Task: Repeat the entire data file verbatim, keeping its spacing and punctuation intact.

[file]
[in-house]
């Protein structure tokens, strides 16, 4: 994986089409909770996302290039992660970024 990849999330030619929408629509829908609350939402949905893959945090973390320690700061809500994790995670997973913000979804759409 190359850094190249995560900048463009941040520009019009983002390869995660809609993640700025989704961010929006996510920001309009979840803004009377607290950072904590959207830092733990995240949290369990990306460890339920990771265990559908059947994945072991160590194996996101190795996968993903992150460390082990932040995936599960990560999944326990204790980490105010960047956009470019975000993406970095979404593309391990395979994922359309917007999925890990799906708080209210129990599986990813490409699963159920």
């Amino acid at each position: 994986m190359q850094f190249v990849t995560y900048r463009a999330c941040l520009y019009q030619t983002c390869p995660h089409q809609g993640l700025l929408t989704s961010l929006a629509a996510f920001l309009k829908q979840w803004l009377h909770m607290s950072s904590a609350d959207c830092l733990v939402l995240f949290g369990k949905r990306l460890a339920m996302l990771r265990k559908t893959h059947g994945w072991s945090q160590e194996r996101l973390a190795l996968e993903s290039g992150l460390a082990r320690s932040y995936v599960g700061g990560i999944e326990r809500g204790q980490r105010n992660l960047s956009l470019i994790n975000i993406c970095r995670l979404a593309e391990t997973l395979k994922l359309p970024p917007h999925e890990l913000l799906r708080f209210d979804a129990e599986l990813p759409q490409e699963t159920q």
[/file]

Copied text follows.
[in-house]
């Protein structure tokens, strides 16, 4: 994986089409909770996302290039992660970024 990849999330030619929408629509829908609350939402949905893959945090973390320690700061809500994790995670997973913000979804759409 190359850094190249995560900048463009941040520009019009983002390869995660809609993640700025989704961010929006996510920001309009979840803004009377607290950072904590959207830092733990995240949290369990990306460890339920990771265990559908059947994945072991160590194996996101190795996968993903992150460390082990932040995936599960990560999944326990204790980490105010960047956009470019975000993406970095979404593309391990395979994922359309917007999925890990799906708080209210129990599986990813490409699963159920």
């Amino acid at each position: 994986m190359q850094f190249v990849t995560y900048r463009a999330c941040l520009y019009q030619t983002c390869p995660h089409q809609g993640l700025l929408t989704s961010l929006a629509a996510f920001l309009k829908q979840w803004l009377h909770m607290s950072s904590a609350d959207c830092l733990v939402l995240f949290g369990k949905r990306l460890a339920m996302l990771r265990k559908t893959h059947g994945w072991s945090q160590e194996r996101l973390a190795l996968e993903s290039g992150l460390a082990r320690s932040y995936v599960g700061g990560i999944e326990r809500g204790q980490r105010n992660l960047s956009l470019i994790n975000i993406c970095r995670l979404a593309e391990t997973l395979k994922l359309p970024p917007h999925e890990l913000l799906r708080f209210d979804a129990e599986l990813p759409q490409e699963t159920q």